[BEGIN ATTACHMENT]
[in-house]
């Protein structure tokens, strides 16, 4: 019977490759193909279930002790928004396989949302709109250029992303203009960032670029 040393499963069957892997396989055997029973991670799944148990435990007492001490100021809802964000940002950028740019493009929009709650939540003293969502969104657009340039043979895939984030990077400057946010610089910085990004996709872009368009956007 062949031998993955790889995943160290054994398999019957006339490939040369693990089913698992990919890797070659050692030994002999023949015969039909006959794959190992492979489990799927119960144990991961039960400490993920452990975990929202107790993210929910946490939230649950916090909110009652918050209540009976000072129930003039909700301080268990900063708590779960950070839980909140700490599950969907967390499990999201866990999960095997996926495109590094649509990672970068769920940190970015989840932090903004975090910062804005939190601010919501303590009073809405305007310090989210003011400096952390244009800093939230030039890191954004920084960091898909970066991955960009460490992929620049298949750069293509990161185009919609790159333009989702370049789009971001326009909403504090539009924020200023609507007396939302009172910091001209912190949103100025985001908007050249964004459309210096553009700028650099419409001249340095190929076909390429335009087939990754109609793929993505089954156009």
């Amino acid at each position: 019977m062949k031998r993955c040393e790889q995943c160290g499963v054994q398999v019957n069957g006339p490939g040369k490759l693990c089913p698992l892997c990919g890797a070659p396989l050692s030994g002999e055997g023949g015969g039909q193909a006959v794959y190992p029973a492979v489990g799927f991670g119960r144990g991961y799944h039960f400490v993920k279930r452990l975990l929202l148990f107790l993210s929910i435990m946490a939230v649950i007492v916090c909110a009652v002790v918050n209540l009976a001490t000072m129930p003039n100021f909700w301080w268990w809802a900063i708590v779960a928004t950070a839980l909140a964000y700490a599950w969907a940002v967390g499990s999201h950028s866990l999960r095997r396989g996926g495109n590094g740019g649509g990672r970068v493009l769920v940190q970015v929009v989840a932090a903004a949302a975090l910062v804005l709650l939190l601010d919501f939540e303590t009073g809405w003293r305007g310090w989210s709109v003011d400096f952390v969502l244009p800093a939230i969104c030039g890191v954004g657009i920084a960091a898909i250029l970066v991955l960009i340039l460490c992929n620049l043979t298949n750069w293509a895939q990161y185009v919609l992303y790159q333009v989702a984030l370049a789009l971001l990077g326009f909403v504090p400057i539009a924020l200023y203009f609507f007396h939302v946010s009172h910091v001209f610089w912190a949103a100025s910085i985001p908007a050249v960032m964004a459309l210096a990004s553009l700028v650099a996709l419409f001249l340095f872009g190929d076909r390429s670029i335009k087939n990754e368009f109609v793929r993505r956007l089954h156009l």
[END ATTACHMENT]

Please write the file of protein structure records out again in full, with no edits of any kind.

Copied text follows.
[in-house]
């Protein structure tokens, strides 16, 4: 019977490759193909279930002790928004396989949302709109250029992303203009960032670029 040393499963069957892997396989055997029973991670799944148990435990007492001490100021809802964000940002950028740019493009929009709650939540003293969502969104657009340039043979895939984030990077400057946010610089910085990004996709872009368009956007 062949031998993955790889995943160290054994398999019957006339490939040369693990089913698992990919890797070659050692030994002999023949015969039909006959794959190992492979489990799927119960144990991961039960400490993920452990975990929202107790993210929910946490939230649950916090909110009652918050209540009976000072129930003039909700301080268990900063708590779960950070839980909140700490599950969907967390499990999201866990999960095997996926495109590094649509990672970068769920940190970015989840932090903004975090910062804005939190601010919501303590009073809405305007310090989210003011400096952390244009800093939230030039890191954004920084960091898909970066991955960009460490992929620049298949750069293509990161185009919609790159333009989702370049789009971001326009909403504090539009924020200023609507007396939302009172910091001209912190949103100025985001908007050249964004459309210096553009700028650099419409001249340095190929076909390429335009087939990754109609793929993505089954156009």
């Amino acid at each position: 019977m062949k031998r993955c040393e790889q995943c160290g499963v054994q398999v019957n069957g006339p490939g040369k490759l693990c089913p698992l892997c990919g890797a070659p396989l050692s030994g002999e055997g023949g015969g039909q193909a006959v794959y190992p029973a492979v489990g799927f991670g119960r144990g991961y799944h039960f400490v993920k279930r452990l975990l929202l148990f107790l993210s929910i435990m946490a939230v649950i007492v916090c909110a009652v002790v918050n209540l009976a001490t000072m129930p003039n100021f909700w301080w268990w809802a900063i708590v779960a928004t950070a839980l909140a964000y700490a599950w969907a940002v967390g499990s999201h950028s866990l999960r095997r396989g996926g495109n590094g740019g649509g990672r970068v493009l769920v940190q970015v929009v989840a932090a903004a949302a975090l910062v804005l709650l939190l601010d919501f939540e303590t009073g809405w003293r305007g310090w989210s709109v003011d400096f952390v969502l244009p800093a939230i969104c030039g890191v954004g657009i920084a960091a898909i250029l970066v991955l960009i340039l460490c992929n620049l043979t298949n750069w293509a895939q990161y185009v919609l992303y790159q333009v989702a984030l370049a789009l971001l990077g326009f909403v504090p400057i539009a924020l200023y203009f609507f007396h939302v946010s009172h910091v001209f610089w912190a949103a100025s910085i985001p908007a050249v960032m964004a459309l210096a990004s553009l700028v650099a996709l419409f001249l340095f872009g190929d076909r390429s670029i335009k087939n990754e368009f109609v793929r993505r956007l089954h156009l």